Nokia X Android smartphone hands-on review
At MWC 2014, Nokia announced a range of smartphones running Android. Yes, you read that correctly and here’s our hands-on review of the Nokia X and Nokia X+ from Barcelona.
The Nokia X and Nokia X+ are two of the firm’s new Android-based budget smartphones, leaving its trend of launching Lumia devices with Windows Phone OS. It’s a bold move considering the Finnish firm is in the process of being taken over by Microsoft. Nevertheless, the Nokia X phones have arrived and there are certainly interesting. See also: Best budget smartphones.
If the smartphone market was starting to seem a little boring with Apple and Samsung dominating things, then Nokia has definitely just shook things up a bit. Stephen Elop, Nokia’s CEO, says the Nokia X range is aimed at ‘growth economies’. To this end, the Nokia X is priced at an outstandingly low €89 so it will be cheaper than the Motorola Moto G, for example.
Check out: Nokia XL hands-on review: Nokia’s first 5-inch Android smartphone is intriguing, weird and bit of a bargain.
Nokia X: Design and hardware
We’ll start with hardware and the Nokia X looks very similar to the firm’s range of Asha budget devices. They phone is square, a little chunky and very colourful. There are six colours to choose from: black, white, yellow, green, orange, cyan so you can take your pick. As is almost customary for Nokia, the tones are very bright and loud.
The device is a little brick-like in its shape and feel. 10.4mm and 129g isn’t the best but it’s hardly the end of the world either. We’re talking about a phone which is as cheap as chips.
A 4in screen with a 480 x 800 resolution is basic and what you might expect from a device this cheap. However, it is an IPS panel which is more unusual for a budget smartphone and provides great viewing angles. Colour saturation and contrast are both good and typical for Nokia. The display is also nice and responsive to the touch.
We’re also happy to report the Nokia X has a Qualcomm Snapdragon S4 chip. This dual-core processor, along with 512MB of RAM, seems to result in smooth performance – at least during our hands-on time with the device.
If you’re wondering why we haven’t mentioned the Nokia X+ yet, it’s because it’s barely any different to the Nokia X. With just 768MB of RAM instead of 512, it hardly warrants its own product name. It will cost €99.
Both models have just 4GB of internal storage and a microSD card slot which can accept up to 32GB cards. They are also dual-SIM as standard which may or may not be useful to you. A 3Mp rear camera and 1500mAh battery are two things which we’ll have to test out properly once we have a review unit.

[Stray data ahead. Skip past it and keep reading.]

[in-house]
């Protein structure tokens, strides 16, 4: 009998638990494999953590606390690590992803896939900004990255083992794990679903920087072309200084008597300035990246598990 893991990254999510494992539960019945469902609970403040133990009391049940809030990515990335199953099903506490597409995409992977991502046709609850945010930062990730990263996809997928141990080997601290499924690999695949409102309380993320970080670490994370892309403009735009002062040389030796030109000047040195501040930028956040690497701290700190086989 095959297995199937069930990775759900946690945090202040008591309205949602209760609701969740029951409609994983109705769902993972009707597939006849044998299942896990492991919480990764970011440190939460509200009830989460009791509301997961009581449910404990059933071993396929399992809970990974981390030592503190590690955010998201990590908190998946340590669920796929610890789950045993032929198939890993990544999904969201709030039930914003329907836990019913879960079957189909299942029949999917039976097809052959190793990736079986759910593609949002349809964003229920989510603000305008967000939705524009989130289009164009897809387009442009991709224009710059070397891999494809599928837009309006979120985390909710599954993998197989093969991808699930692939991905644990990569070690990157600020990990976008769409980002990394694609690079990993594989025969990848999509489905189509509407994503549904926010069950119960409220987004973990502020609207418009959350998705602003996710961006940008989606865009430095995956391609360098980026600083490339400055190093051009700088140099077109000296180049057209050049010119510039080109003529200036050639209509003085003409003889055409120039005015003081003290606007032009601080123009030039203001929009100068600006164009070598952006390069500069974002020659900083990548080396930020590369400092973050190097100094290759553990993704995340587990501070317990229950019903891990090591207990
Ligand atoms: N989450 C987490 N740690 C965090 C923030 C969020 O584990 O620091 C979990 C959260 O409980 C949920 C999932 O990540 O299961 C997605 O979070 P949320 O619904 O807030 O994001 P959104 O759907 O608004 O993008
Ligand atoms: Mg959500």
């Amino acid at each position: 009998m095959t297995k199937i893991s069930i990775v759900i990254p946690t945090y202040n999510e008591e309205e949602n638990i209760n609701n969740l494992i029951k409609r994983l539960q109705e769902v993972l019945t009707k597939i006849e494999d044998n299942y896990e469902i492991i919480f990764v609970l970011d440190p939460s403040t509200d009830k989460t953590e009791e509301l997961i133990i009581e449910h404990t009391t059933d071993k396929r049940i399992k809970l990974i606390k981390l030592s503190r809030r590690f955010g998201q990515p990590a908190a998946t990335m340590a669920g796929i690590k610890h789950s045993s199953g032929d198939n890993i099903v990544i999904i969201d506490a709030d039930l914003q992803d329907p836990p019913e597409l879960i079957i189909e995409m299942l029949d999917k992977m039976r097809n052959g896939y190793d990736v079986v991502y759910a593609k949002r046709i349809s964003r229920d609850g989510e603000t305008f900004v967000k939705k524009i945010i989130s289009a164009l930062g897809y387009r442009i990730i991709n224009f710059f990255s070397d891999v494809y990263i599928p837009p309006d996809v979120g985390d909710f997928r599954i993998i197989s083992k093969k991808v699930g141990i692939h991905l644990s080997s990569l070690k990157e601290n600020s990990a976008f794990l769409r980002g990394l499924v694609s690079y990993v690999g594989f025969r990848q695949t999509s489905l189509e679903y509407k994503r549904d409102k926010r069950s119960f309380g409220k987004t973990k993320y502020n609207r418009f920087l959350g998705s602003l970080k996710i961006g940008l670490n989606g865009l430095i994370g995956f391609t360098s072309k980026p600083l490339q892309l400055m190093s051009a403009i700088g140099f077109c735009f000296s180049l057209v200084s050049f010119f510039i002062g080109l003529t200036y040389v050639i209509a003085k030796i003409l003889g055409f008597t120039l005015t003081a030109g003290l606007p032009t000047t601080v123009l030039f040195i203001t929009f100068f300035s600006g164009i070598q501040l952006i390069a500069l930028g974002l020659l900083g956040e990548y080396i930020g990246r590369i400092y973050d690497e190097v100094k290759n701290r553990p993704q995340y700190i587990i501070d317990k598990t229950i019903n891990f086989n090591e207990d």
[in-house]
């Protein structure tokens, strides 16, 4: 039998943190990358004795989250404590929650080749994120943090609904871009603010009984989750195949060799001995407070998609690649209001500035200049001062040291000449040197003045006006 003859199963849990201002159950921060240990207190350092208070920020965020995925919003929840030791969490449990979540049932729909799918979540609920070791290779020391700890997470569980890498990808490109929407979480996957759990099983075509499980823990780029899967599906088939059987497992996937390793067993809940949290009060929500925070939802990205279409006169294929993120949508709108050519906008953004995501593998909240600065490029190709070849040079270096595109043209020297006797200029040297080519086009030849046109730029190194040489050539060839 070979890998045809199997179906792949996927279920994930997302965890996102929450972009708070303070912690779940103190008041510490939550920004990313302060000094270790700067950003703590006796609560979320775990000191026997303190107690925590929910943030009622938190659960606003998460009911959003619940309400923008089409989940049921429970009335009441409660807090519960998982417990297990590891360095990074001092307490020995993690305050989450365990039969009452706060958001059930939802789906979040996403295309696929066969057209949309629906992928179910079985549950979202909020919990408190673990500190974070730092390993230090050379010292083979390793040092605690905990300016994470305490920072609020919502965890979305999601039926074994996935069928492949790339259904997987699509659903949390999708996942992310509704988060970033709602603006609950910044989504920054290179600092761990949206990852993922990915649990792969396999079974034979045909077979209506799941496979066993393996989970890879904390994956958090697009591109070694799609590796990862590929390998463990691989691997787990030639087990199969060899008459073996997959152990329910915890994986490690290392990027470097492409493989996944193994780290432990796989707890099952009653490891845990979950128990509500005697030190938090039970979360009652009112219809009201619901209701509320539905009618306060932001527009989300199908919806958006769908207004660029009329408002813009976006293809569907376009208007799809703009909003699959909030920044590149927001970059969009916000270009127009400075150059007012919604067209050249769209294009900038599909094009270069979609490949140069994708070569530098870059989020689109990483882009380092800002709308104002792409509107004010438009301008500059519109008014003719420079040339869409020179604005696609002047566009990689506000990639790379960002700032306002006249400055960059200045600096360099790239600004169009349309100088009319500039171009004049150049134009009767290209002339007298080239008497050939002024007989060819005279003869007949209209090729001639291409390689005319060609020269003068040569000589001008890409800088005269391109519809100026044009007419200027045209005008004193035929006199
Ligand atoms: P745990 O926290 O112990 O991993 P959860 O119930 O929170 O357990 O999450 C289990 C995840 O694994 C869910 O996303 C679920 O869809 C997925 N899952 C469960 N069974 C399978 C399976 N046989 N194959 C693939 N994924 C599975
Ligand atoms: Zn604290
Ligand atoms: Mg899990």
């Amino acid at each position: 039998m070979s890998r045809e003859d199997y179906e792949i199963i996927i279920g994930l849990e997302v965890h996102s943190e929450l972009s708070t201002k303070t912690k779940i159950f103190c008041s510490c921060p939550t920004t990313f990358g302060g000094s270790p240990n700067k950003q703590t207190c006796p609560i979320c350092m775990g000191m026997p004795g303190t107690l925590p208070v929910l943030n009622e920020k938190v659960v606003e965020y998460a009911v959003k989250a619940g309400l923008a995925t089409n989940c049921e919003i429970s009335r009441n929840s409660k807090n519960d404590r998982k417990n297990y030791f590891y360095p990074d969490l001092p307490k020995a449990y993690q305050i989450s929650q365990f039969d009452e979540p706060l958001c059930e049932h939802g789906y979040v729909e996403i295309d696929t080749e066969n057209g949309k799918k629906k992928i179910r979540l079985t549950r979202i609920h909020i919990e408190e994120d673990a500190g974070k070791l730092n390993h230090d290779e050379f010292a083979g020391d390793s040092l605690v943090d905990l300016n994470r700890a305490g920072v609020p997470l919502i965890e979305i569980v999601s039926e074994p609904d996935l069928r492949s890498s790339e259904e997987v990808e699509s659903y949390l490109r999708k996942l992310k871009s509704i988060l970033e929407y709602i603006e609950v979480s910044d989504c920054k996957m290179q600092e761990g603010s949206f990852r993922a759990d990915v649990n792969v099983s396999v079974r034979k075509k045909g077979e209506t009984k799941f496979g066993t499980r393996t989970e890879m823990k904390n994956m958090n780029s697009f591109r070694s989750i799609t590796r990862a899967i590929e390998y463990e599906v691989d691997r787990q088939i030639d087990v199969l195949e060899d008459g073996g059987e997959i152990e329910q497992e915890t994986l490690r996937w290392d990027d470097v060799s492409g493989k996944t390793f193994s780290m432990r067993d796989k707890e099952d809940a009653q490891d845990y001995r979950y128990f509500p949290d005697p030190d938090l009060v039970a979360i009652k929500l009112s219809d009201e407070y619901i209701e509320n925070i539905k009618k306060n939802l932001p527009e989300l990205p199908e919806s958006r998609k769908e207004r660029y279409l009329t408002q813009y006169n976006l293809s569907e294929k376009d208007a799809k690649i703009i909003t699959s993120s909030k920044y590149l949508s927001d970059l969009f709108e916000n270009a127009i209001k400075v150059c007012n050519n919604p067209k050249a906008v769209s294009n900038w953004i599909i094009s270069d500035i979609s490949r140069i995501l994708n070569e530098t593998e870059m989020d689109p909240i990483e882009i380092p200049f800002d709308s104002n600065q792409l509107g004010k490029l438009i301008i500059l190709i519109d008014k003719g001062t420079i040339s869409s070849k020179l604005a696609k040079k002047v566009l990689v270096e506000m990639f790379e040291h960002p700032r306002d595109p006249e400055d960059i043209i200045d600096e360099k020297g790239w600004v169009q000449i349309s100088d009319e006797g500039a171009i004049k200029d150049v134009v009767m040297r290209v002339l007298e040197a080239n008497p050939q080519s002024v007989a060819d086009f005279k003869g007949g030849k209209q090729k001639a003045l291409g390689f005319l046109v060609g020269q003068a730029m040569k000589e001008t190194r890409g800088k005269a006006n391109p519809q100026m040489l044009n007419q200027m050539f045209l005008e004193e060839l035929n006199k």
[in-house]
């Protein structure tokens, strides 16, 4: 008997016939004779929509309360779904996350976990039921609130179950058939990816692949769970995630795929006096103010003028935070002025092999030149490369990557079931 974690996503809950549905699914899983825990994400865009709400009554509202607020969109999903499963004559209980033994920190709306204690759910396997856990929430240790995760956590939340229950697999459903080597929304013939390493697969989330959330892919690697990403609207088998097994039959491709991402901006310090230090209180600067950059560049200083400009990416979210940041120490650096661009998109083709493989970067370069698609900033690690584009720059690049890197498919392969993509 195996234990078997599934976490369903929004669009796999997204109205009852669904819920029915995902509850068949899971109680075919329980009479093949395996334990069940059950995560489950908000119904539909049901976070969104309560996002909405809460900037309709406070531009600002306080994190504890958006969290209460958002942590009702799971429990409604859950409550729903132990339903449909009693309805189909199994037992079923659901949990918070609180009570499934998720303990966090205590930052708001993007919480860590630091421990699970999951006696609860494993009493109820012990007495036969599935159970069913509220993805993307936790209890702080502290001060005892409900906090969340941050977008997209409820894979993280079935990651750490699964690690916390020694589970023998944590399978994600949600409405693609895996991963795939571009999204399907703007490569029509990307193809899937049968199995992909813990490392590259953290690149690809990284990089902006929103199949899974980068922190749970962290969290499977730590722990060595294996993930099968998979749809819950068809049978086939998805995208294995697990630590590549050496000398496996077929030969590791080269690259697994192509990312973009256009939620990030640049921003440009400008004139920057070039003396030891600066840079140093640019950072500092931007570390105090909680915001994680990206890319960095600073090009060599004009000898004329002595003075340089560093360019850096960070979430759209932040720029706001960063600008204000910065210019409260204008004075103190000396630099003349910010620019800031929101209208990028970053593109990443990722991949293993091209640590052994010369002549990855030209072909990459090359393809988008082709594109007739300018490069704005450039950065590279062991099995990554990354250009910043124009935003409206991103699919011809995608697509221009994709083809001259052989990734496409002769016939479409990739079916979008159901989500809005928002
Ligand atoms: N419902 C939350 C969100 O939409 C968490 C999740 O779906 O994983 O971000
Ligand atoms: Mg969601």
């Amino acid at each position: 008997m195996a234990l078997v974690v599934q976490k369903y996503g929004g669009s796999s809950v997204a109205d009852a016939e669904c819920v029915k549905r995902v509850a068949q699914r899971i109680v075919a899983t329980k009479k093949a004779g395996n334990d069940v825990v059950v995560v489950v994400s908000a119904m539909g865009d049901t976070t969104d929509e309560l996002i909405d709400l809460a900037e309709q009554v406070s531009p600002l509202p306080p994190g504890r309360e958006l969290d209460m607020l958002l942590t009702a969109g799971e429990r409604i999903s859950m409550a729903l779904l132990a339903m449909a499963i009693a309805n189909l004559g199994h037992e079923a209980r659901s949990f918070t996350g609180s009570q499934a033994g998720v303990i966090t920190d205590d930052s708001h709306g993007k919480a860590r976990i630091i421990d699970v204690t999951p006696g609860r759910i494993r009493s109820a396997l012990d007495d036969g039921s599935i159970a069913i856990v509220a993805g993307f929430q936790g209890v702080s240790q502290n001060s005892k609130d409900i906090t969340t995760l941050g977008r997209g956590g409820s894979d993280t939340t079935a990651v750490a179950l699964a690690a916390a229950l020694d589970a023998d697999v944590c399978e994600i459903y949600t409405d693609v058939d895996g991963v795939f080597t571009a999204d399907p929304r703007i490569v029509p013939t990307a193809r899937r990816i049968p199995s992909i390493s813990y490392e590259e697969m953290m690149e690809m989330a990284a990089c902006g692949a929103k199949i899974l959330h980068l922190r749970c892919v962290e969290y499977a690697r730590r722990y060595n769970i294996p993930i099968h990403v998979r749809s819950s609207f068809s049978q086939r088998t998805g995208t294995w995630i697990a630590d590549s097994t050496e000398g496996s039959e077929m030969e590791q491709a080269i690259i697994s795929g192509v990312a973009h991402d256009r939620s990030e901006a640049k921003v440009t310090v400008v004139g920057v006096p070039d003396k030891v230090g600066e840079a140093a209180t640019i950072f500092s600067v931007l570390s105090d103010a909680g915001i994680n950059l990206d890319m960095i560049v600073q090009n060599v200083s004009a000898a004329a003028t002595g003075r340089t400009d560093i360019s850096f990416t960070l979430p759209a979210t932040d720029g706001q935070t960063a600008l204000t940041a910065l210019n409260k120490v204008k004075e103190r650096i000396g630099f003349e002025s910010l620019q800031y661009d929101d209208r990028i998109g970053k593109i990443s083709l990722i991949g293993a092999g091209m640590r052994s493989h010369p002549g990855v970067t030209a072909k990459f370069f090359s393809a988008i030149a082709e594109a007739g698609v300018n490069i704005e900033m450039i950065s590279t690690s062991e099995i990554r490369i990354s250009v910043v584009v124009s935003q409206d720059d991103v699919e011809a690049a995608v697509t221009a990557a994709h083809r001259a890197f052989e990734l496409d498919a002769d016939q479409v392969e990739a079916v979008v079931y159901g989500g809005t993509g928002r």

Nokia X: Video demo
Nokia X: Android software
Onto software, and the more interesting element of the Nokia X smartphones. As we’ve mentioned, the devices are running on Android but you wouldn’t know it just by looking. Nokia has customised Google’s mobile operating system heavily in a similar way to Amazon with its Kindle Fire tablets. It’s simply called Nokia X software platform on the spec sheet.
As we expected, the interface looks like Windows Phone, with tiles taking up the home screen which scrolls vertically. Nokia even says that it’s ‘inspired by Lumia family and as such you can move around and resize the tiles to your liking. You can also group apps into a folder and use widgets.
Fastlane is a swipe away from the homescreen and gives you quick access to your favourite apps. Meanwhile, the familiar Android drop down notifications bar allows you to pick up messages and other notifications while giving you quick settings like Wi-Fi. This is another area where Windows Phone is currently still way behind.
Android support means apps, the main downside to the Windows Phone 8 platform. However, you can’t just hit the Google Play store for your content. Instead, you’ll have to visit Nokia’s own store or third-party alternatives like Yandex. Nokia pre-loads its own apps include Here maps and MixRadio plus others such as Facebook, Twitter, WeChat, Viber and Skype.
There’s only one button below the screen and that’s back so if you want the menu, you have to slide upwards from the bottom to access it. We’re not sure why Nokia didn’t just put a menu button below the screen.
Nokia says that all this means the Nokia X delivers ‘the best of all worlds’ but that’s something we’re still pondering. The Android system has been so distorted to look like Windows Phone we’re not sure who this is going to appeal to. Surely only Windows Phone fans who are frustrated at a lack of apps and are happy to have a budget device in terms of hardware.
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